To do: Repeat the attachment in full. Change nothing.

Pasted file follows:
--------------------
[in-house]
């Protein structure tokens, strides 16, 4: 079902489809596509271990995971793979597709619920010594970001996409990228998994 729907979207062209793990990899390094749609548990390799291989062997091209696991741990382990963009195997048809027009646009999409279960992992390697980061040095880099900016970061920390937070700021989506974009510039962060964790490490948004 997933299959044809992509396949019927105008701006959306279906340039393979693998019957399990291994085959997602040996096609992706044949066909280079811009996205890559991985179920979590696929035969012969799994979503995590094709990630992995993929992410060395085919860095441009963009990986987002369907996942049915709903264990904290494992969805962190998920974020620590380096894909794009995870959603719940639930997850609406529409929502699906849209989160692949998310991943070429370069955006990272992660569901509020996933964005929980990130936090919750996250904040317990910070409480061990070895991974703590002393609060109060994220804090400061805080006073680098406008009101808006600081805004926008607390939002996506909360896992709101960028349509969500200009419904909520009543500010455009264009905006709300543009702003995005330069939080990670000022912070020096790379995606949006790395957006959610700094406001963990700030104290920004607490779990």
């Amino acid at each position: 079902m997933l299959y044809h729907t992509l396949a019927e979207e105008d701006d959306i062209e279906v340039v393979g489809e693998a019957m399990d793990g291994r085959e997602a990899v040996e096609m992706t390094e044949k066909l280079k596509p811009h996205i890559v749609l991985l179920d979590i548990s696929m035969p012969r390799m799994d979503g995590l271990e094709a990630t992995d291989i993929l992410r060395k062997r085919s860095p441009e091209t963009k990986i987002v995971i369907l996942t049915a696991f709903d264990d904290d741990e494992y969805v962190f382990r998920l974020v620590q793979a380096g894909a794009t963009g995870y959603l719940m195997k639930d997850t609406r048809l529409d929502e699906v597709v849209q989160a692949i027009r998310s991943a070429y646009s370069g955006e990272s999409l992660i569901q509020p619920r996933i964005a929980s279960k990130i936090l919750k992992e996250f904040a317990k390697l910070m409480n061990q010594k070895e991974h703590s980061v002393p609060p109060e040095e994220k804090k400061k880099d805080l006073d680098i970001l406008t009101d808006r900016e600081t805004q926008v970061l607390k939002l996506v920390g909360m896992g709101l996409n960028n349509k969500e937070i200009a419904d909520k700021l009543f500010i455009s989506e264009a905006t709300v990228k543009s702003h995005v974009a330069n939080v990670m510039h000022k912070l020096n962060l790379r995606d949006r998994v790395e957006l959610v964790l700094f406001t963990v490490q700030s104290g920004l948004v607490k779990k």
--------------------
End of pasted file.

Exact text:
[in-house]
């Protein structure tokens, strides 16, 4: 079902489809596509271990995971793979597709619920010594970001996409990228998994 729907979207062209793990990899390094749609548990390799291989062997091209696991741990382990963009195997048809027009646009999409279960992992390697980061040095880099900016970061920390937070700021989506974009510039962060964790490490948004 997933299959044809992509396949019927105008701006959306279906340039393979693998019957399990291994085959997602040996096609992706044949066909280079811009996205890559991985179920979590696929035969012969799994979503995590094709990630992995993929992410060395085919860095441009963009990986987002369907996942049915709903264990904290494992969805962190998920974020620590380096894909794009995870959603719940639930997850609406529409929502699906849209989160692949998310991943070429370069955006990272992660569901509020996933964005929980990130936090919750996250904040317990910070409480061990070895991974703590002393609060109060994220804090400061805080006073680098406008009101808006600081805004926008607390939002996506909360896992709101960028349509969500200009419904909520009543500010455009264009905006709300543009702003995005330069939080990670000022912070020096790379995606949006790395957006959610700094406001963990700030104290920004607490779990």
């Amino acid at each position: 079902m997933l299959y044809h729907t992509l396949a019927e979207e105008d701006d959306i062209e279906v340039v393979g489809e693998a019957m399990d793990g291994r085959e997602a990899v040996e096609m992706t390094e044949k066909l280079k596509p811009h996205i890559v749609l991985l179920d979590i548990s696929m035969p012969r390799m799994d979503g995590l271990e094709a990630t992995d291989i993929l992410r060395k062997r085919s860095p441009e091209t963009k990986i987002v995971i369907l996942t049915a696991f709903d264990d904290d741990e494992y969805v962190f382990r998920l974020v620590q793979a380096g894909a794009t963009g995870y959603l719940m195997k639930d997850t609406r048809l529409d929502e699906v597709v849209q989160a692949i027009r998310s991943a070429y646009s370069g955006e990272s999409l992660i569901q509020p619920r996933i964005a929980s279960k990130i936090l919750k992992e996250f904040a317990k390697l910070m409480n061990q010594k070895e991974h703590s980061v002393p609060p109060e040095e994220k804090k400061k880099d805080l006073d680098i970001l406008t009101d808006r900016e600081t805004q926008v970061l607390k939002l996506v920390g909360m896992g709101l996409n960028n349509k969500e937070i200009a419904d909520k700021l009543f500010i455009s989506e264009a905006t709300v990228k543009s702003h995005v974009a330069n939080v990670m510039h000022k912070l020096n962060l790379r995606d949006r998994v790395e957006l959610v964790l700094f406001t963990v490490q700030s104290g920004l948004v607490k779990k």